The rack is important because the Sous Vide Supreme (SVS from here out) is not an immersion circulator, it basically surrounds a small volume of water with heat to provide it's precise temperature. So keeping your food from the walls or floor of the water oven is important. Also, having proper spacing between your bags insures that it's well surrounded by water.

For my first trial I really had to try out the a sous vide steak. Rib eye and NY Strip, specifically USDA prime. As you can see we have some beautiful specimens. Four steaks for this trial, two are to be sous vide and two cooked via Alton Brown's method. Both seasoned with salt and pepper only. In this case, the steaks were approximately 1.5 inches thick so that meant two hours in the SVS and about four mins on stove and oven for the more traditional method. Both of course got 10 mins of resting afterwards.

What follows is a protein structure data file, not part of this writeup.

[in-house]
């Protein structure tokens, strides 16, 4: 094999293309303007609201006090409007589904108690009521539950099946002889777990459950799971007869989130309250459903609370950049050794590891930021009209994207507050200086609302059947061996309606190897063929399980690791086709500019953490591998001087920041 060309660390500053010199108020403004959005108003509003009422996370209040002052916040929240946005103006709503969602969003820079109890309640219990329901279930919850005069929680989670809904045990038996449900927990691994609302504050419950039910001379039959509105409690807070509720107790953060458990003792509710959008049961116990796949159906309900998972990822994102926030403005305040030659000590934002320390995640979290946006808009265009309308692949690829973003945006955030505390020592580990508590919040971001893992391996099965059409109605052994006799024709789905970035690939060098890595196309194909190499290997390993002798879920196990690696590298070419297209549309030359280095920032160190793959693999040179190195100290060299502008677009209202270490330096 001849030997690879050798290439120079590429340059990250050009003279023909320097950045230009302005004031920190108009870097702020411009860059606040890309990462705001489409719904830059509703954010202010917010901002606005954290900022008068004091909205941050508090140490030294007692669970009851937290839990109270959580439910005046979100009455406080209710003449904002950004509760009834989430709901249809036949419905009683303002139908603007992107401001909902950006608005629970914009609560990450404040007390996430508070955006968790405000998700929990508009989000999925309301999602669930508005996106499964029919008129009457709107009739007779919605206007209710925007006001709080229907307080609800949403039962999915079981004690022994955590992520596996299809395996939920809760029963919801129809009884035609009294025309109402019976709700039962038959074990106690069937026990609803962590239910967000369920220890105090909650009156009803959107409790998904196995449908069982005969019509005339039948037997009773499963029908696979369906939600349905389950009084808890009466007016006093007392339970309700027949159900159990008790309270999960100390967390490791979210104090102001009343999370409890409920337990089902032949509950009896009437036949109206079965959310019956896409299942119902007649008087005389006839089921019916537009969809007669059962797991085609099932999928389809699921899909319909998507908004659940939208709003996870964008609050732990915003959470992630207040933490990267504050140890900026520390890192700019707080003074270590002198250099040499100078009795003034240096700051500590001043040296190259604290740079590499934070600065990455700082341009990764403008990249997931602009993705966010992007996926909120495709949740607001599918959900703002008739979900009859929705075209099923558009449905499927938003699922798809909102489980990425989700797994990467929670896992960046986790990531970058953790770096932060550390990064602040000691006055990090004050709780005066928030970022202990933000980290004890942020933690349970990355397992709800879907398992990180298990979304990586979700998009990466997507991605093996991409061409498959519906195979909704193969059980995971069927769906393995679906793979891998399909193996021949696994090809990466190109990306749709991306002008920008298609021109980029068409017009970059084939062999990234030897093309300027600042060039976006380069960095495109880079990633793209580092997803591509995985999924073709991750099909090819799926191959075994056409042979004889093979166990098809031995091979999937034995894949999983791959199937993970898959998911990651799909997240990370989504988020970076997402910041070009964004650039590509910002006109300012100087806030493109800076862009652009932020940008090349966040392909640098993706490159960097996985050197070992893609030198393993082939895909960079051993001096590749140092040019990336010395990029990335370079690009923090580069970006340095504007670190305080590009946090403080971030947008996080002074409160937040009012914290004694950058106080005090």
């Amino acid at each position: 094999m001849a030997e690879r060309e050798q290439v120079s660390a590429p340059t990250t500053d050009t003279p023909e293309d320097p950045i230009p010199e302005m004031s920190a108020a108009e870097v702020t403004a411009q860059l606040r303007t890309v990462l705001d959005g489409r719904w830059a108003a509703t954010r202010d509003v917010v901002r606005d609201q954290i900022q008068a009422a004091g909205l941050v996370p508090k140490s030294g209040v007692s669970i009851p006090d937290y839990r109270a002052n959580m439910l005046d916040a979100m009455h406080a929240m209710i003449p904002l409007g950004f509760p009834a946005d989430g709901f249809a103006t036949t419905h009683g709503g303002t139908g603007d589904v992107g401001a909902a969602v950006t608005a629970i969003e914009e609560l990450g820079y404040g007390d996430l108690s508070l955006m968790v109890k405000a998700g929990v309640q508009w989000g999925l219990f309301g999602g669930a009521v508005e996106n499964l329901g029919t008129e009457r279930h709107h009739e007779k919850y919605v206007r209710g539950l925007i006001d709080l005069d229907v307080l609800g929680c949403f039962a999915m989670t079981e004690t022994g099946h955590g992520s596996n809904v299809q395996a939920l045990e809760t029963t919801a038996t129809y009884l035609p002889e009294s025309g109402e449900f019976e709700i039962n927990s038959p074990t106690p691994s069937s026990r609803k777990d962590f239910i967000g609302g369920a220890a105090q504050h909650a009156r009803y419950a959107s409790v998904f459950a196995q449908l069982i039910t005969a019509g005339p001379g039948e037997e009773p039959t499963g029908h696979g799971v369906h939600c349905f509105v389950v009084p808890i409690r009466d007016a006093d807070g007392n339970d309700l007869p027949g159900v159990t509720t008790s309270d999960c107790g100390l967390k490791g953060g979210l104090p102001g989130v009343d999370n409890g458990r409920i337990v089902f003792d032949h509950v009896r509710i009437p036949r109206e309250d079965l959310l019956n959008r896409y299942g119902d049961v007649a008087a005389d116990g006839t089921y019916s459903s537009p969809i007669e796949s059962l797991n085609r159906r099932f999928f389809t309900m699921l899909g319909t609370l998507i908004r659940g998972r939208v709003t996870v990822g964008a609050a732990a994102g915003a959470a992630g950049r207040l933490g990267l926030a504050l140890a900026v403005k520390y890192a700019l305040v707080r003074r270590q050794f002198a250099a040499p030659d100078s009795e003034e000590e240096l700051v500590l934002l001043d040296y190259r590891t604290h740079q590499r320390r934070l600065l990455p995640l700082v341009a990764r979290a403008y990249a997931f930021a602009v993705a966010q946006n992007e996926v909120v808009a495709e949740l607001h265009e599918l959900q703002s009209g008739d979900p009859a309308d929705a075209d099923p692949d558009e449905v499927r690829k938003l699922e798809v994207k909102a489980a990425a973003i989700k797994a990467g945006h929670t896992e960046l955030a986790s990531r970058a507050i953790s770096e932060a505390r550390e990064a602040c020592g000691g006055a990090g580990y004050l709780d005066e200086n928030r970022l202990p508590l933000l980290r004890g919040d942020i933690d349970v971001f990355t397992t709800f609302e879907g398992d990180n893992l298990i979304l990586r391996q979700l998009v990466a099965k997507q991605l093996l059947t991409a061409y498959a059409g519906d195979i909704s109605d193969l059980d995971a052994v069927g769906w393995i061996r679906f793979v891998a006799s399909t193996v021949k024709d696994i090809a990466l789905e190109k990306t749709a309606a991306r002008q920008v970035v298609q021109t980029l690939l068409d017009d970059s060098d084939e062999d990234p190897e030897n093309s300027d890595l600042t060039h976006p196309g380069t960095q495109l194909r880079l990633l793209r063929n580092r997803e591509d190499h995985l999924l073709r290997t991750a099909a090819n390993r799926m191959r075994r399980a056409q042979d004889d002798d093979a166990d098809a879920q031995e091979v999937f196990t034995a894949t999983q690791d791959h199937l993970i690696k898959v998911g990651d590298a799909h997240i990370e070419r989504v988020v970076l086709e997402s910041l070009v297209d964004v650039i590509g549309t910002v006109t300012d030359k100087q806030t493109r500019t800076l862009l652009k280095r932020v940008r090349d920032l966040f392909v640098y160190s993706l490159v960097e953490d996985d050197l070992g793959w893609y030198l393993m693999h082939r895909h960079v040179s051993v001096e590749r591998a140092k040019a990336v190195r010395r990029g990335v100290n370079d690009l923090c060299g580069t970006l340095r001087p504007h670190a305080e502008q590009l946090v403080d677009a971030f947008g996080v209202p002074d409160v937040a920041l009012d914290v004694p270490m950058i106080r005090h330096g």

First the sous vide method. Simple sprinkle of salt and pepper on both sides and a seal in the FoodSaver and we drop it into a perfect bath of 134 degrees Fahrenheit. Wait for it to come up to temp and then we wait two hours. The waiting is probably the most painful part. But while we wait let me explain what we're trying to do here.